Government opens new CCS competition

15th May 2012

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  • Mitigation ,
  • CCS



The opportunity to demonstrate viable carbon capture and storage (CCS) technology in the UK is to get a second chance after DECC unveiled plans for a new £1 billion competition

The previous CCS competition, which was launched in 2007 by the former government, collapsed last year when DECC decided not to provide further funding for a demonstration plant at the Longannet power station in Fife. The 2,400MW generating facility, which is owned by ScottishPower, was the only one left in the competition.

Industry bodies fear the new competition, the CCS Commercialisation Programme, details of which were first revealed in the Official Journal of the European Union in February, could also end in failure.

“The government must learn lessons from its previous competition, which took too long and was eventually abandoned. This time around the competition must be simpler and completed as quickly as possible,” said Rhian Kelly, director of business environment at the CBI.

Her warning echoes the findings of a recent report from the National Audit Office on the original competition. It concluded that DECC must learn the lessons of the earlier failure if further time is not to be lost, and value for money achieved on future projects.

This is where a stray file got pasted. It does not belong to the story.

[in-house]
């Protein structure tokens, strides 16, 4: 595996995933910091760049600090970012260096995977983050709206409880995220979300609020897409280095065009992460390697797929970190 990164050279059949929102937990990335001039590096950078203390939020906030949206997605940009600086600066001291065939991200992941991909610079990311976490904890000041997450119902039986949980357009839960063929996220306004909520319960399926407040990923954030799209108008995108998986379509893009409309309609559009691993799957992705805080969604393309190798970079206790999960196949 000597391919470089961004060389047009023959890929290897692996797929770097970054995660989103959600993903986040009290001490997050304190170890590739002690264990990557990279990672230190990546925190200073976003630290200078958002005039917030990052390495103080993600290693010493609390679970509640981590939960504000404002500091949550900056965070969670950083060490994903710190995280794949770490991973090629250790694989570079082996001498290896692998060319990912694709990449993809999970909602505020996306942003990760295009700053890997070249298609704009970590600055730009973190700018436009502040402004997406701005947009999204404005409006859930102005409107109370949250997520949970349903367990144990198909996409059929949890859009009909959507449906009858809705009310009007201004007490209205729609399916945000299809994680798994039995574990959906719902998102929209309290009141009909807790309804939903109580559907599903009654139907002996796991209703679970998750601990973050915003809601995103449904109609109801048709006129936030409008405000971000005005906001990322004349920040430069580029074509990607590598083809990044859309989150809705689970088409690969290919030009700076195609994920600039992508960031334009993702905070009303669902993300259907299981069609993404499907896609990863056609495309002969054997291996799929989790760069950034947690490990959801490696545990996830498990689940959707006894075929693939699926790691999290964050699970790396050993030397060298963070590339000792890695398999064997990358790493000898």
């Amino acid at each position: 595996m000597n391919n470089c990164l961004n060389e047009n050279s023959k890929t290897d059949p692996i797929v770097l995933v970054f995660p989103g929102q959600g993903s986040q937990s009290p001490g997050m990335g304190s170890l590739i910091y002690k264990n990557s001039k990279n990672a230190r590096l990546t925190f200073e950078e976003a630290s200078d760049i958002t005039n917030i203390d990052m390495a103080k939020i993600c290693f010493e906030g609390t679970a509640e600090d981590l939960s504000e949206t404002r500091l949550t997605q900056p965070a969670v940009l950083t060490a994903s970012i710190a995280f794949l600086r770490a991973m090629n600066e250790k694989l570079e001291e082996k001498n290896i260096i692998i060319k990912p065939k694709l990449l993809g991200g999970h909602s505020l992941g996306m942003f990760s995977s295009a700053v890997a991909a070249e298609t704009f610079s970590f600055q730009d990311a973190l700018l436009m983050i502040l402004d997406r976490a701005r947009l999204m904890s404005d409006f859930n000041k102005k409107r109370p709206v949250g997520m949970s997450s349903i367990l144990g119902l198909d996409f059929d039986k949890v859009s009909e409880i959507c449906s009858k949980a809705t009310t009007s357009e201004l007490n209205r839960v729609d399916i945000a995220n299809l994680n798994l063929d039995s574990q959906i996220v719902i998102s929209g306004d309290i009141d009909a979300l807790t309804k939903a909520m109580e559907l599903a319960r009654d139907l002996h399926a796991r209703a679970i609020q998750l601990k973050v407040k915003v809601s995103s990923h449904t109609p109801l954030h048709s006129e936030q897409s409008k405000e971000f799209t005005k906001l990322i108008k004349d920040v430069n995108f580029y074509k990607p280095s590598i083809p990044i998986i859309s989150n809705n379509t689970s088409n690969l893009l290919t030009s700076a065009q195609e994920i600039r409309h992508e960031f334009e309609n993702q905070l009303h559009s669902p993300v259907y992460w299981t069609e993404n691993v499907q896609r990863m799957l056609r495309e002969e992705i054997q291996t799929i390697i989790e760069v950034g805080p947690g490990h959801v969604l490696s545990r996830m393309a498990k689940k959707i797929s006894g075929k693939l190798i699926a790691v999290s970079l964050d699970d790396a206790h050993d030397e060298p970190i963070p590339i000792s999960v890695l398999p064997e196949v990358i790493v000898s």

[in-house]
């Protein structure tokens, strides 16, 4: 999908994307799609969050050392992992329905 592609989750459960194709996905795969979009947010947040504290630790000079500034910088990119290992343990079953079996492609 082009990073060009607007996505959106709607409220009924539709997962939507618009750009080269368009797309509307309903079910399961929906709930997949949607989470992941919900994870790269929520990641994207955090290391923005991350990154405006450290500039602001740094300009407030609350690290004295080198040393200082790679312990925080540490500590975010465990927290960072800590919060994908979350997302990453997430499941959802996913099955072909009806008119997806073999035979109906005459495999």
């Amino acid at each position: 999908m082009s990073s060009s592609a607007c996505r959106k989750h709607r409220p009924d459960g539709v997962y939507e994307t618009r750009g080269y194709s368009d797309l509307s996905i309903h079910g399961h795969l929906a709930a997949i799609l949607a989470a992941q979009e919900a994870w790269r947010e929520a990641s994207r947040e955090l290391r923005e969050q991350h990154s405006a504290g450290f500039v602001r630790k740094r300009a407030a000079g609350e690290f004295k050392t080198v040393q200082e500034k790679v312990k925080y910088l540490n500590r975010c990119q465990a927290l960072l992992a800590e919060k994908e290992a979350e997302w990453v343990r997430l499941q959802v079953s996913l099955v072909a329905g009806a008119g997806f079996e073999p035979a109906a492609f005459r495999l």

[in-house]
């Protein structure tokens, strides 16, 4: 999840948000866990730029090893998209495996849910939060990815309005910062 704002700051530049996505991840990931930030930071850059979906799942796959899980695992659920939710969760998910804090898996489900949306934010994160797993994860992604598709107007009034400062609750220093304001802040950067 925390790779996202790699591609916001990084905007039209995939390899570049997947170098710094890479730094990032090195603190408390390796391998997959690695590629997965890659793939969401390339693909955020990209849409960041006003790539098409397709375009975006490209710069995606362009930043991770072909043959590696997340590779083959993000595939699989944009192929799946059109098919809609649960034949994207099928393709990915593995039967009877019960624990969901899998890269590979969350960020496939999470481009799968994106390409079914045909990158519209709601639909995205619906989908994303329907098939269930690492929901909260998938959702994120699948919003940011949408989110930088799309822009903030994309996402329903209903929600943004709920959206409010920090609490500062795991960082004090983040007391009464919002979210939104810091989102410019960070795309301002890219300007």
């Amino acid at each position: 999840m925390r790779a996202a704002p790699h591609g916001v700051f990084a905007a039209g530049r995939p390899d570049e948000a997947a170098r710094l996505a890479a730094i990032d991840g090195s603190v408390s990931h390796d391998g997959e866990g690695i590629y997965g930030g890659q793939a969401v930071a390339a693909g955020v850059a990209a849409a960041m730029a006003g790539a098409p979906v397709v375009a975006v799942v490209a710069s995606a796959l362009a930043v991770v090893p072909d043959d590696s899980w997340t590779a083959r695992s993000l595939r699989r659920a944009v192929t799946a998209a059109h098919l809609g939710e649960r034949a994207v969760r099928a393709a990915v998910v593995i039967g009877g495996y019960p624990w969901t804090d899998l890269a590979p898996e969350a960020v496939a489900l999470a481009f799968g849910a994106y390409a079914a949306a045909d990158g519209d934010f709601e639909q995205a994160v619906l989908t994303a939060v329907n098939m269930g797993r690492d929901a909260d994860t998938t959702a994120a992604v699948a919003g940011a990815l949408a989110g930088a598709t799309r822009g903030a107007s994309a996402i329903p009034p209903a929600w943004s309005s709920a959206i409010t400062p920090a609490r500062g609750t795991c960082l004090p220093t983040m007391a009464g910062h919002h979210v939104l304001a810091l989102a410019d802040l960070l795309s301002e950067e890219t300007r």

Despite the lack of success in the past, energy and climate change secretary Ed Davey believes the UK can still create a world-leading carbon capture sector.

“This is a really exciting time for the fledgling CCS industry. Our offer is one of the best anywhere in the world. We have £1 billion available to support the upfront costs of early projects,” he said.

DECC also says further funding may be available through “contracts for difference” – which will guarantee prices for low-carbon electricity generated by energy companies. This type of contract forms a key plank of the planned electricity market reform and will replace the Renewables Obligation. In addition, DECC is providing £125 million to fund research and development, including creating a new £13 million CCS research centre.

The funding announcements were accompanied by a roadmap, setting out the framework to enable long-term investment in the industry, with up to 30GW of power generation subject to CCS by 2030, and the creation of a CCS cost-reduction taskforce, headed by Dr Jeff Chapman, chief executive of the Carbon Capture and Storage Association.


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